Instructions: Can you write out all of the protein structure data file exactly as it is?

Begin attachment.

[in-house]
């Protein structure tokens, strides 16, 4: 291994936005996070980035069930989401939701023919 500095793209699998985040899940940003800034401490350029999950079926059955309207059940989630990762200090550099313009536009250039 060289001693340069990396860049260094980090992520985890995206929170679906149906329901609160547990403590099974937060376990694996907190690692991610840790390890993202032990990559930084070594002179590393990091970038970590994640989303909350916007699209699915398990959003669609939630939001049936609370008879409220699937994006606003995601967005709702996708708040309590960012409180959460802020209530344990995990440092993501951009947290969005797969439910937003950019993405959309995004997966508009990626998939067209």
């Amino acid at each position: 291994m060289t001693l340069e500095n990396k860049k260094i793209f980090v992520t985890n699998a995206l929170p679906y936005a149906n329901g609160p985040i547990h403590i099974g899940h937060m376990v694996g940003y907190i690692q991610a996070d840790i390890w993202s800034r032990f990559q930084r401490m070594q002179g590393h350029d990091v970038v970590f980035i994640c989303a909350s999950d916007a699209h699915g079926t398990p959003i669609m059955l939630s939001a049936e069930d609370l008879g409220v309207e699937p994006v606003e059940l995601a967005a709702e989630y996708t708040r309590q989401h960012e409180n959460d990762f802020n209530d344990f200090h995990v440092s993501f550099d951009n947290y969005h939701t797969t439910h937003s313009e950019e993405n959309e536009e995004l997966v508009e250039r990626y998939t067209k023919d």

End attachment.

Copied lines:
[in-house]
């Protein structure tokens, strides 16, 4: 291994936005996070980035069930989401939701023919 500095793209699998985040899940940003800034401490350029999950079926059955309207059940989630990762200090550099313009536009250039 060289001693340069990396860049260094980090992520985890995206929170679906149906329901609160547990403590099974937060376990694996907190690692991610840790390890993202032990990559930084070594002179590393990091970038970590994640989303909350916007699209699915398990959003669609939630939001049936609370008879409220699937994006606003995601967005709702996708708040309590960012409180959460802020209530344990995990440092993501951009947290969005797969439910937003950019993405959309995004997966508009990626998939067209």
């Amino acid at each position: 291994m060289t001693l340069e500095n990396k860049k260094i793209f980090v992520t985890n699998a995206l929170p679906y936005a149906n329901g609160p985040i547990h403590i099974g899940h937060m376990v694996g940003y907190i690692q991610a996070d840790i390890w993202s800034r032990f990559q930084r401490m070594q002179g590393h350029d990091v970038v970590f980035i994640c989303a909350s999950d916007a699209h699915g079926t398990p959003i669609m059955l939630s939001a049936e069930d609370l008879g409220v309207e699937p994006v606003e059940l995601a967005a709702e989630y996708t708040r309590q989401h960012e409180n959460d990762f802020n209530d344990f200090h995990v440092s993501f550099d951009n947290y969005h939701t797969t439910h937003s313009e950019e993405n959309e536009e995004l997966v508009e250039r990626y998939t067209k023919d």